Humans have a primal need to belong to particular groups, and for the vast majority of people, that is the basis of their identity. But in places as far-flung as America and Tanzania, identification with nations, religions, or ethnic groups has become a dead end, and the source of increasing division and conflict.
Therefore to declare that being a member of a particular society or nation is the only proper way of being called a human being is not only false on the face of it; it contributes to the conflict and darkness destroying peoples and suffocating the human spirit.
The idea that ‘our country’ is primary is anathema to the human being. Humans identify with particular groups, and have for many thousands of years. But human beings have always realized that they are part of humanity as whole. To put ‘my country’ first is a modern form of tribalism, which is dividing, fragmenting, and destroying humanity.
This truth is even more indisputable when one considers the fact that economically and culturally all peoples have become members of an interconnected global society. Spiritually, intellectually, and politically most people however, whether in America or Africa, haven’t caught up to this fact.
Like the momentous difference between humans and human beings, there is a huge difference between a global society and a global civilization.
Just below the eroding differences of nation, background, and history, there is a single consciousness and culture operating, producing a flattening world of less and less diversity and life. How do we as human beings respond?
A spiritual deadness overtook America a generation ago, and it has spread to Europe, Asia, Latin America, and Africa. Avoidance is impossible; denial only accelerates its spread; and clinging to the beliefs and identifications of the past only makes people more susceptible to the virus.
In short, the old human is dead, but the new human being has yet to awaken and emerge. As organized religions lose their grip on people’s minds and hearts, the reaction has been to either adapt to the deadness, or try to reassert the old meanings and structures.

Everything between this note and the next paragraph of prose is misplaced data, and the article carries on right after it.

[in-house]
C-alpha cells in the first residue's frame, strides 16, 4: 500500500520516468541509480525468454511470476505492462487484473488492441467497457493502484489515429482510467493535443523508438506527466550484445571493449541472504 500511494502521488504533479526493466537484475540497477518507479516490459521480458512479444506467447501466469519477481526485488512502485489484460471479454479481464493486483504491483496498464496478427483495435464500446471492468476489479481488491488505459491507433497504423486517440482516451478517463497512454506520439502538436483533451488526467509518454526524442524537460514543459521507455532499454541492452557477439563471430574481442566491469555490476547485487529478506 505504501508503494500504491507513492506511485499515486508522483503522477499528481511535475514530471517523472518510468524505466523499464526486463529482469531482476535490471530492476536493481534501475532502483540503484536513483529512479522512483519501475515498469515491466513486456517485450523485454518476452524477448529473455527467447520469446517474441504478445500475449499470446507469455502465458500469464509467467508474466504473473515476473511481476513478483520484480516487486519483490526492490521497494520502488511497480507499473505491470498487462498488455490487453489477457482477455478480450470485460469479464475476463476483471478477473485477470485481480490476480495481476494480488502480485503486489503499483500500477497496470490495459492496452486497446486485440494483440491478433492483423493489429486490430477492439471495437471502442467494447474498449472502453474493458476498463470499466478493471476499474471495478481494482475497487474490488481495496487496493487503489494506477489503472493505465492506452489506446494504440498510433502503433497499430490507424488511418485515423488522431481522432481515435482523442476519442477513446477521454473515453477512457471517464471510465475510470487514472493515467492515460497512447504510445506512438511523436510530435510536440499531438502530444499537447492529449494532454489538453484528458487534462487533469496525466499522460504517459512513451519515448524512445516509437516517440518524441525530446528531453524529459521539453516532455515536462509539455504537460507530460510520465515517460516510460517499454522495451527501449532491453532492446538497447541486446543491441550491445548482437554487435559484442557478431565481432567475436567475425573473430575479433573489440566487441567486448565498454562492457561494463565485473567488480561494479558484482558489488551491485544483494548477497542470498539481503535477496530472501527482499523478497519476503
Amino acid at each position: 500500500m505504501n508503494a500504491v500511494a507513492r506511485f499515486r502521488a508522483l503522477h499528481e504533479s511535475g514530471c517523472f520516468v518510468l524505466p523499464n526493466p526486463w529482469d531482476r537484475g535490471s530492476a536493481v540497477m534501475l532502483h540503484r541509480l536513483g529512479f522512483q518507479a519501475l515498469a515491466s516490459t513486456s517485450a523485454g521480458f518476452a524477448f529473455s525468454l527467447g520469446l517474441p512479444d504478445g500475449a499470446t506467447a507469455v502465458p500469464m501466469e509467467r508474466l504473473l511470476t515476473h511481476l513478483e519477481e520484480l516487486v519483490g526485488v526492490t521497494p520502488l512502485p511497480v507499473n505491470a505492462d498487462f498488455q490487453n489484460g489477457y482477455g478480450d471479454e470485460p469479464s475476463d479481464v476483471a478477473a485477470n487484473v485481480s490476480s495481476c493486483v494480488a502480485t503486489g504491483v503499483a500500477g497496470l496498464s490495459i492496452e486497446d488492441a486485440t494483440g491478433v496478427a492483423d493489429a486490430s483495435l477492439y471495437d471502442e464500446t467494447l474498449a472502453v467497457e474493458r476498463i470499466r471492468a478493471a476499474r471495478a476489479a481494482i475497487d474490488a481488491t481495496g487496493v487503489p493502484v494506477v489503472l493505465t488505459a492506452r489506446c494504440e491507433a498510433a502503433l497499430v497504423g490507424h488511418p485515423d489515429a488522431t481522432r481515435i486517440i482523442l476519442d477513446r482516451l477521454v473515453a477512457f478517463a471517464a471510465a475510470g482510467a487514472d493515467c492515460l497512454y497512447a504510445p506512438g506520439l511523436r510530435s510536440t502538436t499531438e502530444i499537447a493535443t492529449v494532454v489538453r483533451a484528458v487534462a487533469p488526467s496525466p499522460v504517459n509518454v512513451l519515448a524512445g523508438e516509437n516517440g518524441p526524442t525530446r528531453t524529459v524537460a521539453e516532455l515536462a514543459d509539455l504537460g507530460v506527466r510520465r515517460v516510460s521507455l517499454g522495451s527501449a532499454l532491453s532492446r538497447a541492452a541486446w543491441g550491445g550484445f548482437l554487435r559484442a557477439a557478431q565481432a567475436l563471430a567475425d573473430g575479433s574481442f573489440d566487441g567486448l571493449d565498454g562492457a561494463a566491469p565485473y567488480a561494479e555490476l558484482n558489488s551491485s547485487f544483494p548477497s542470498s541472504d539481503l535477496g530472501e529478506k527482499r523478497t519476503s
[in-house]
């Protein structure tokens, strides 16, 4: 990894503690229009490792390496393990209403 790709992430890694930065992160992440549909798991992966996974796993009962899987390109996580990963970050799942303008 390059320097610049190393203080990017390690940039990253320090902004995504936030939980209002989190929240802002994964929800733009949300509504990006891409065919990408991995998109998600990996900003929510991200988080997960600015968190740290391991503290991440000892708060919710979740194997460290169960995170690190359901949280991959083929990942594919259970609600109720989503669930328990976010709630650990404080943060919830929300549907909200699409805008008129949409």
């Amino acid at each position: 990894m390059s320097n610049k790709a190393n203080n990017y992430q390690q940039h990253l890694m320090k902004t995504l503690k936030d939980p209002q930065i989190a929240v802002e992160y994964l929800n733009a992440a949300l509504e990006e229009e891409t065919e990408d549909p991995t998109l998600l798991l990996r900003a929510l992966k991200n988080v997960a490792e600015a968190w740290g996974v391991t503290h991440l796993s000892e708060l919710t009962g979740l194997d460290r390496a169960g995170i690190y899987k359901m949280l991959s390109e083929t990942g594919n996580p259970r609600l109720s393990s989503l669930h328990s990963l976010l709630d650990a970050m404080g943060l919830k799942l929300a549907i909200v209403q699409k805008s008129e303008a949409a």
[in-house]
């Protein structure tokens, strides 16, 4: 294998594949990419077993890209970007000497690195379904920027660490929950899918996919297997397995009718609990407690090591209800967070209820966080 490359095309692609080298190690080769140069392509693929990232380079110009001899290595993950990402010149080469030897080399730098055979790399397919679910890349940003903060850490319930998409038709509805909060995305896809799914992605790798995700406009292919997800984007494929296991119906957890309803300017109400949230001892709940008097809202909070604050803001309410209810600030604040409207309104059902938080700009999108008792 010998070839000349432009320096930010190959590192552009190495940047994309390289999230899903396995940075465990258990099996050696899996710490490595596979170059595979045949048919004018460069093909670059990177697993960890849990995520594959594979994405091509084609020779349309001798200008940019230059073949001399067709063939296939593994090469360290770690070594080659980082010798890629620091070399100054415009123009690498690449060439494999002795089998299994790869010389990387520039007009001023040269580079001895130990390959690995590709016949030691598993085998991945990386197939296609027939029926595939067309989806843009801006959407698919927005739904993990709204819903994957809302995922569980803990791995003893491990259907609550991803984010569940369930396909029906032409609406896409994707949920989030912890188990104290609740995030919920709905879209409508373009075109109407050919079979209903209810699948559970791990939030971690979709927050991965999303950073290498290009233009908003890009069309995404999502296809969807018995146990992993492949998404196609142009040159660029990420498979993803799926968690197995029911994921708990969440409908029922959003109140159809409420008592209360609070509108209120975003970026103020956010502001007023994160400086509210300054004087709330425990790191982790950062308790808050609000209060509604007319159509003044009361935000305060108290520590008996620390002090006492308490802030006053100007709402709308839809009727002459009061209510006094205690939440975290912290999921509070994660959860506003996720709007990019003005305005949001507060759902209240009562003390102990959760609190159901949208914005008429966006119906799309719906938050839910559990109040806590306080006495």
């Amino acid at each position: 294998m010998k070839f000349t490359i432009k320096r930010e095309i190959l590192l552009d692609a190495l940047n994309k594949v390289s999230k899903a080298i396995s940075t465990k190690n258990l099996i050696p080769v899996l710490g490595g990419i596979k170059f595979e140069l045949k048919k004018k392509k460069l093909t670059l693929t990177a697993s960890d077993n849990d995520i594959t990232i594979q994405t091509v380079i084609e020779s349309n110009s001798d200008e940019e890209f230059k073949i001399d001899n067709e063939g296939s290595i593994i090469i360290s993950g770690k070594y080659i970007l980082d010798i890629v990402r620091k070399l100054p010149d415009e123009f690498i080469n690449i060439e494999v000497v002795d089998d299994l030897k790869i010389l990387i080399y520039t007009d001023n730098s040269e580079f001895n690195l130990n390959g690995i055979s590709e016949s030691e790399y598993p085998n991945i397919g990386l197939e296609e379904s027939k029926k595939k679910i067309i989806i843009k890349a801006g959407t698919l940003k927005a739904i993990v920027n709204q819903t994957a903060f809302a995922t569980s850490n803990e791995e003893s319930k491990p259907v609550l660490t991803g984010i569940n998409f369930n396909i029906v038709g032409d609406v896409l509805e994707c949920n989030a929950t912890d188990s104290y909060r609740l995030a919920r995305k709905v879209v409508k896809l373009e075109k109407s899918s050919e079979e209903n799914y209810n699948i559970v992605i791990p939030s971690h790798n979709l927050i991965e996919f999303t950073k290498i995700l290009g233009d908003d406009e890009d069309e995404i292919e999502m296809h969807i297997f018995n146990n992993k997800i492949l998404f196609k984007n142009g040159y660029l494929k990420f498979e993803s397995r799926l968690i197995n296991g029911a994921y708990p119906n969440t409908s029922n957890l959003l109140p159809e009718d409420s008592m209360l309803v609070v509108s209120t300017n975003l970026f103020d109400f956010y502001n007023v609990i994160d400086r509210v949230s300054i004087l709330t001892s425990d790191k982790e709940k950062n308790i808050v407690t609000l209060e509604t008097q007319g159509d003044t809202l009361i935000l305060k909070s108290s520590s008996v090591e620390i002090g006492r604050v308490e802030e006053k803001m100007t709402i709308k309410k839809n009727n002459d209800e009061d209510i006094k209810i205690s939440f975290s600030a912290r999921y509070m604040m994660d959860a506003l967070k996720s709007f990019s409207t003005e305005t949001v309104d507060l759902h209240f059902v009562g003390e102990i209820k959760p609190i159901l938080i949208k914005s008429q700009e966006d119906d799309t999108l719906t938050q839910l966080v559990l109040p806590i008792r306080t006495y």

In America, adaptation takes the form of a childish obsession with zombies and the ‘walking dead’ (the latter being the name of the most popular TV show in the nation). As a psychological projection, this phenomenon is fascinating; as the air we breathe, it’s toxic. But people are beginning to realize something is very wrong.
Even so, there’s a dangerous reactionary movement that seeks to futilely reinstate a real or imagined time of wholeness, healthiness, and greatness as a nation. This tendency is strong everywhere that meaning and identity are breaking down, which means that it is happening everywhere, since it is a human crisis, not an American or Tanzanian one.
There isn’t a philosophy for Americans and a philosophy for Tanzanians; there is simply philosophy for humanity, especially now, in our undeniably global society. Nor are there two sides to a philosophical question. There’s just the love and pursuit of the truth.
Mediocre minds think that when a religious philosopher says, ‘there is no separate Supreme Being,’ he is saying there is no God. In making such a basic misjudgment they reveal that God to their minds is merely a construction and projection of the human mind.
Not belonging to any religious group, or believing in a separate ‘Supreme Being,’ does not make one an atheist. Indeed, in a deeper sense, believers and atheists are just two sides of the same coin, since belief systems are made by thought, not handed down by God, and atheists do not believe in any higher power beyond the mind of man.
For a human being to have awareness of the Intelligence within and beyond the universe, thought has to surrender its control, beliefs, and fixed ideas, and be attentively and completely quiet. That has become a universal requirement for spiritual growth, whatever one’s background, conditioning, and culture.
All problems are internal problems now—internal not to infernal countries with their separate identities, but to every individual, and to humankind as a whole.
Ending the primitive need to identify and belong to particular groups requires a psychological revolution. But if necessity is the mother of invention, that imperative is the father of transmutation.
It’s our responsibility to awaken as human beings, and contribute to the creation of a global civilization.